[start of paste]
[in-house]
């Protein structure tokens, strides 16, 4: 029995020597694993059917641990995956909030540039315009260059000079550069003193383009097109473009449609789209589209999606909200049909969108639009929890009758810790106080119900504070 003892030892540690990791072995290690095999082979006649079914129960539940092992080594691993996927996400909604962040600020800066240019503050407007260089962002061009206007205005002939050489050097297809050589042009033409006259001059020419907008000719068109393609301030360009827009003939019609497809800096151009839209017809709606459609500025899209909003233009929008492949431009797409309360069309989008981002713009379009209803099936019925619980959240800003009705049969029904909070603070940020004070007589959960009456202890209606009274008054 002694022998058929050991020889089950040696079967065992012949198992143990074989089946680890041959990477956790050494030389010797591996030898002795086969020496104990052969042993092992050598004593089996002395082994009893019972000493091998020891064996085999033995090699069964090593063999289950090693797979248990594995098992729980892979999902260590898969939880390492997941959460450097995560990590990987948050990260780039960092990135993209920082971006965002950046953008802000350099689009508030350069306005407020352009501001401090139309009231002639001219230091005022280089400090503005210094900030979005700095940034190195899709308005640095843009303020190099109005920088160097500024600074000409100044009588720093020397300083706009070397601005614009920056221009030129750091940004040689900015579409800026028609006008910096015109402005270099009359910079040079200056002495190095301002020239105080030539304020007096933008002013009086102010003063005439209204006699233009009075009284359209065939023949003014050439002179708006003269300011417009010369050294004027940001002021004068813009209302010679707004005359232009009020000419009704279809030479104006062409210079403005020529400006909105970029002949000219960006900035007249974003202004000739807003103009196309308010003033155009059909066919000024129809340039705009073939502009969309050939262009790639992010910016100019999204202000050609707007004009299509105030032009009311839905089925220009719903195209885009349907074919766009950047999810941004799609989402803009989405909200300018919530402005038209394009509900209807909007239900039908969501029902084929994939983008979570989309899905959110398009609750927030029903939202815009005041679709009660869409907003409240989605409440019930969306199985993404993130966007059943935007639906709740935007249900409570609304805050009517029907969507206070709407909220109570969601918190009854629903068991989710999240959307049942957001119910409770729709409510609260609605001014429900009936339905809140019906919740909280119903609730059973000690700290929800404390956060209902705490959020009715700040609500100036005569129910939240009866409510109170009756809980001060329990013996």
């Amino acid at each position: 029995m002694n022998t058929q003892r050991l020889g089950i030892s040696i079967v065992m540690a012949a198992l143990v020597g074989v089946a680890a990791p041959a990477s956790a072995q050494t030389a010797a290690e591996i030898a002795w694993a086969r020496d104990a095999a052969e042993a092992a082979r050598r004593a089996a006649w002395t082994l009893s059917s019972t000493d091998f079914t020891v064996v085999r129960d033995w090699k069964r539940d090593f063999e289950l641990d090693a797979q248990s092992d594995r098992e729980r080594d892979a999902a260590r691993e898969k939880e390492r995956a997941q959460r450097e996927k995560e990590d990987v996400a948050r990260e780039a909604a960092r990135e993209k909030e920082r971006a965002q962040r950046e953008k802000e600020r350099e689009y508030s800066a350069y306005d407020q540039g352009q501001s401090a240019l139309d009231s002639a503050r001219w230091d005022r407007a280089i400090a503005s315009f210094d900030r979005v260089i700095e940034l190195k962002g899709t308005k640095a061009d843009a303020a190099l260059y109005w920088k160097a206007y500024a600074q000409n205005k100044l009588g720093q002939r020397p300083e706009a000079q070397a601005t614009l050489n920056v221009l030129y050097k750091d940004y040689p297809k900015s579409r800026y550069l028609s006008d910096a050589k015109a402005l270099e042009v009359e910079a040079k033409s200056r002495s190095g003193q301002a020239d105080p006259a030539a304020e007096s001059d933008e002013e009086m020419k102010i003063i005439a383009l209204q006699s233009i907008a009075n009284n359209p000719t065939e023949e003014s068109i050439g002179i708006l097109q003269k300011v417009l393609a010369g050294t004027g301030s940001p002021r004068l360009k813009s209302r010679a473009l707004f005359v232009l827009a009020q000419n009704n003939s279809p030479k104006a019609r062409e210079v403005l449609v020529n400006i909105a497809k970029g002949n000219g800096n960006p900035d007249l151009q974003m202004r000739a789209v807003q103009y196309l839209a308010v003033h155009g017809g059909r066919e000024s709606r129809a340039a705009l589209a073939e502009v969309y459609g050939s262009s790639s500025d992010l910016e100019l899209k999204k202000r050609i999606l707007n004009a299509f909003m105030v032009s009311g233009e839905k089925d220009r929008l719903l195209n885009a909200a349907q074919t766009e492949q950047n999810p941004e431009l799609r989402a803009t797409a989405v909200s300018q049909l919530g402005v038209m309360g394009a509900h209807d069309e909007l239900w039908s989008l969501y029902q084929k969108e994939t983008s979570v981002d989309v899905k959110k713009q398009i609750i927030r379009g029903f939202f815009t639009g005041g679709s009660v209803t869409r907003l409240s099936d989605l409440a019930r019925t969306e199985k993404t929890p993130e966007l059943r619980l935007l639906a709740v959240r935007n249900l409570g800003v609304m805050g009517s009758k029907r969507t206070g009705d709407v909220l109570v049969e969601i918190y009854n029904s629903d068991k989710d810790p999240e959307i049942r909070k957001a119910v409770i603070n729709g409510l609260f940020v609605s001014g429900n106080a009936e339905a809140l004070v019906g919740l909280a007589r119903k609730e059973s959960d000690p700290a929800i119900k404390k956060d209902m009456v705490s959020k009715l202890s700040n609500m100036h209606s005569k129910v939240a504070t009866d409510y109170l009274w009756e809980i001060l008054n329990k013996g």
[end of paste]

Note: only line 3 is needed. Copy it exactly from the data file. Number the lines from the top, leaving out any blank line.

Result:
């Amino acid at each position: 029995m002694n022998t058929q003892r050991l020889g089950i030892s040696i079967v065992m540690a012949a198992l143990v020597g074989v089946a680890a990791p041959a990477s956790a072995q050494t030389a010797a290690e591996i030898a002795w694993a086969r020496d104990a095999a052969e042993a092992a082979r050598r004593a089996a006649w002395t082994l009893s059917s019972t000493d091998f079914t020891v064996v085999r129960d033995w090699k069964r539940d090593f063999e289950l641990d090693a797979q248990s092992d594995r098992e729980r080594d892979a999902a260590r691993e898969k939880e390492r995956a997941q959460r450097e996927k995560e990590d990987v996400a948050r990260e780039a909604a960092r990135e993209k909030e920082r971006a965002q962040r950046e953008k802000e600020r350099e689009y508030s800066a350069y306005d407020q540039g352009q501001s401090a240019l139309d009231s002639a503050r001219w230091d005022r407007a280089i400090a503005s315009f210094d900030r979005v260089i700095e940034l190195k962002g899709t308005k640095a061009d843009a303020a190099l260059y109005w920088k160097a206007y500024a600074q000409n205005k100044l009588g720093q002939r020397p300083e706009a000079q070397a601005t614009l050489n920056v221009l030129y050097k750091d940004y040689p297809k900015s579409r800026y550069l028609s006008d910096a050589k015109a402005l270099e042009v009359e910079a040079k033409s200056r002495s190095g003193q301002a020239d105080p006259a030539a304020e007096s001059d933008e002013e009086m020419k102010i003063i005439a383009l209204q006699s233009i907008a009075n009284n359209p000719t065939e023949e003014s068109i050439g002179i708006l097109q003269k300011v417009l393609a010369g050294t004027g301030s940001p002021r004068l360009k813009s209302r010679a473009l707004f005359v232009l827009a009020q000419n009704n003939s279809p030479k104006a019609r062409e210079v403005l449609v020529n400006i909105a497809k970029g002949n000219g800096n960006p900035d007249l151009q974003m202004r000739a789209v807003q103009y196309l839209a308010v003033h155009g017809g059909r066919e000024s709606r129809a340039a705009l589209a073939e502009v969309y459609g050939s262009s790639s500025d992010l910016e100019l899209k999204k202000r050609i999606l707007n004009a299509f909003m105030v032009s009311g233009e839905k089925d220009r929008l719903l195209n885009a909200a349907q074919t766009e492949q950047n999810p941004e431009l799609r989402a803009t797409a989405v909200s300018q049909l919530g402005v038209m309360g394009a509900h209807d069309e909007l239900w039908s989008l969501y029902q084929k969108e994939t983008s979570v981002d989309v899905k959110k713009q398009i609750i927030r379009g029903f939202f815009t639009g005041g679709s009660v209803t869409r907003l409240s099936d989605l409440a019930r019925t969306e199985k993404t929890p993130e966007l059943r619980l935007l639906a709740v959240r935007n249900l409570g800003v609304m805050g009517s009758k029907r969507t206070g009705d709407v909220l109570v049969e969601i918190y009854n029904s629903d068991k989710d810790p999240e959307i049942r909070k957001a119910v409770i603070n729709g409510l609260f940020v609605s001014g429900n106080a009936e339905a809140l004070v019906g919740l909280a007589r119903k609730e059973s959960d000690p700290a929800i119900k404390k956060d209902m009456v705490s959020k009715l202890s700040n609500m100036h209606s005569k129910v939240a504070t009866d409510y109170l009274w009756e809980i001060l008054n329990k013996g």